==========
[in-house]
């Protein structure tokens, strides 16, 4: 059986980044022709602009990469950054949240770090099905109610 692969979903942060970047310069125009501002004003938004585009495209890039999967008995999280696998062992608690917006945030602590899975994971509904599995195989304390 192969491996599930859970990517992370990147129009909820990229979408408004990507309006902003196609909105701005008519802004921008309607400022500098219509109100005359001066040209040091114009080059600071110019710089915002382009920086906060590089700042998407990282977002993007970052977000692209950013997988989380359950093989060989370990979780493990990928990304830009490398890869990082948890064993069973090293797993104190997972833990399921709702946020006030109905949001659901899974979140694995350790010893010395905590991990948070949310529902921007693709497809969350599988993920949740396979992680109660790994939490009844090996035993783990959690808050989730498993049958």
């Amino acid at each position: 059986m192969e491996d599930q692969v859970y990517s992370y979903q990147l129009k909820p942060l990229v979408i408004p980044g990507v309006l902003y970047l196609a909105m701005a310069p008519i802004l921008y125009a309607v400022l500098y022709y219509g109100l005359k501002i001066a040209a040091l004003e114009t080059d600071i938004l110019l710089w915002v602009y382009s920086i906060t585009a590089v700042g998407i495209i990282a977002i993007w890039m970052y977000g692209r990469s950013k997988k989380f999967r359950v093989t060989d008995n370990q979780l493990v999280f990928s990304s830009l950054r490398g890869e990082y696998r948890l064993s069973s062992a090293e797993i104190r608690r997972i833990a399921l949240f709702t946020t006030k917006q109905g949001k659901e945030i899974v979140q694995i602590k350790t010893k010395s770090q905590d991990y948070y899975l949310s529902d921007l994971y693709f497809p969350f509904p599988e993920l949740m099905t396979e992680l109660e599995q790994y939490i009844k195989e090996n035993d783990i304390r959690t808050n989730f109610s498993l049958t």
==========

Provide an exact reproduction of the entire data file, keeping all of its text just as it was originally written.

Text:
[in-house]
């Protein structure tokens, strides 16, 4: 059986980044022709602009990469950054949240770090099905109610 692969979903942060970047310069125009501002004003938004585009495209890039999967008995999280696998062992608690917006945030602590899975994971509904599995195989304390 192969491996599930859970990517992370990147129009909820990229979408408004990507309006902003196609909105701005008519802004921008309607400022500098219509109100005359001066040209040091114009080059600071110019710089915002382009920086906060590089700042998407990282977002993007970052977000692209950013997988989380359950093989060989370990979780493990990928990304830009490398890869990082948890064993069973090293797993104190997972833990399921709702946020006030109905949001659901899974979140694995350790010893010395905590991990948070949310529902921007693709497809969350599988993920949740396979992680109660790994939490009844090996035993783990959690808050989730498993049958």
């Amino acid at each position: 059986m192969e491996d599930q692969v859970y990517s992370y979903q990147l129009k909820p942060l990229v979408i408004p980044g990507v309006l902003y970047l196609a909105m701005a310069p008519i802004l921008y125009a309607v400022l500098y022709y219509g109100l005359k501002i001066a040209a040091l004003e114009t080059d600071i938004l110019l710089w915002v602009y382009s920086i906060t585009a590089v700042g998407i495209i990282a977002i993007w890039m970052y977000g692209r990469s950013k997988k989380f999967r359950v093989t060989d008995n370990q979780l493990v999280f990928s990304s830009l950054r490398g890869e990082y696998r948890l064993s069973s062992a090293e797993i104190r608690r997972i833990a399921l949240f709702t946020t006030k917006q109905g949001k659901e945030i899974v979140q694995i602590k350790t010893k010395s770090q905590d991990y948070y899975l949310s529902d921007l994971y693709f497809p969350f509904p599988e993920l949740m099905t396979e992680l109660e599995q790994y939490i009844k195989e090996n035993d783990i304390r959690t808050n989730f109610s498993l049958t």